Canis Canem Edit(Rockstar)

one of the most responsible gaming simulations I've ever played

Game Review by Declan Dineen | 12 Dec 2006
Choices and exploration. This is what GTA did so well; this is why Rockstar are the gaming behemoths they are today. Do I want to continue with this mission, or will I go and find a unique jump, or maybe do some taxi missions, or maybe just cruise the streets and listen to the radio? GTA offered almost limitless exploration and choice. In scaling down the size of the map from the regional sprawl of San Andreas to the sleepy town and public school of Bullworth Academy, Rockstar have limited your exploration somewhat. However, in doing so they've ramped up your choices by cramming as much detail into the characters and environment as possible. Every NPC in the game is unique, and as the missions progress, you'll get to know most of the characters pretty well. This means that although small, the world is just crammed with personality. This has allowed the introduction of a new game mechanicism: social interaction. Once locked onto an opponent, you're always given a choice. You can bully them, shout an insult, give them a Chinese burn or a wedgie... but you can also give them praise, give them a gift, even a little kiss. This isn't just exclusive to girls either. Should someone try and bully you, you don't have to simply fight back, you can talk your way out of it, apologise, and leave to fight another day.

Each one of the classes you can take helps bolster your skills, making your transition through the world simpler. Do well in English and you can talk your way out of more situations; do better in shop, you get better bikes. Despite all the knee jerk reactions to the title and the premise, these two features alone make Bully one of the most responsible gaming simulations I've ever played. Every action has a consequence. Mischeif is tolerated, but serious trouble is punished, and since everyone is so unique, every action you take has some emotional weight behind it. It's not perfect though: despite your actions about the school, your allegiance to the different cliques is dictated largely by the missions as opposed to how you treat them in down time, and even though the option for peace is there, almost every part of the game is solved by fighting.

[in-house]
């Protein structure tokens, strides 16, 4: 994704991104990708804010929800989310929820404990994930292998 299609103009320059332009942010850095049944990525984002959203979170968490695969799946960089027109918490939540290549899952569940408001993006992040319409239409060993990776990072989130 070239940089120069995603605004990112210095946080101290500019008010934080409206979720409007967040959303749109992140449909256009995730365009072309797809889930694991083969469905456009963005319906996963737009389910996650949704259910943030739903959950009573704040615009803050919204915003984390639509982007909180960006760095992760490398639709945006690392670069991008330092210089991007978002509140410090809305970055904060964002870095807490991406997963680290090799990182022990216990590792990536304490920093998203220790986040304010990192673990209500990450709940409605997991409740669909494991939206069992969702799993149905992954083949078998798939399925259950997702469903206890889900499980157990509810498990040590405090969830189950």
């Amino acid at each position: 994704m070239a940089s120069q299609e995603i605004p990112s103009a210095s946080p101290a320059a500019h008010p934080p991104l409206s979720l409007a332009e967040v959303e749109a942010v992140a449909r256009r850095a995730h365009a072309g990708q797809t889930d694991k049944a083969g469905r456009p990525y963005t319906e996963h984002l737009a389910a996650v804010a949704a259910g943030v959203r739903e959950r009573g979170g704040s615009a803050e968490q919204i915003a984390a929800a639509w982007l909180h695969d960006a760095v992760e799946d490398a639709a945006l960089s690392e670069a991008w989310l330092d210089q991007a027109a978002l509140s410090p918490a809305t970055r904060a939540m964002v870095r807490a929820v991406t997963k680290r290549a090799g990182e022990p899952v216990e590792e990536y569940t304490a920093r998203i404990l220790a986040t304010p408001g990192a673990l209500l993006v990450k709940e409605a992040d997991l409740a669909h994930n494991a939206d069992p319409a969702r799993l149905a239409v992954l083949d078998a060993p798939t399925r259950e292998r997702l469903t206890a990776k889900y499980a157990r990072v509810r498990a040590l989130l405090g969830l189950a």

It's a start though, and for that, the game deserves to played for what it is: a glorious experiment in next generation game play, where everything has a consequence, and the world really, truly feels alive.
Release Date: Out now for PS2.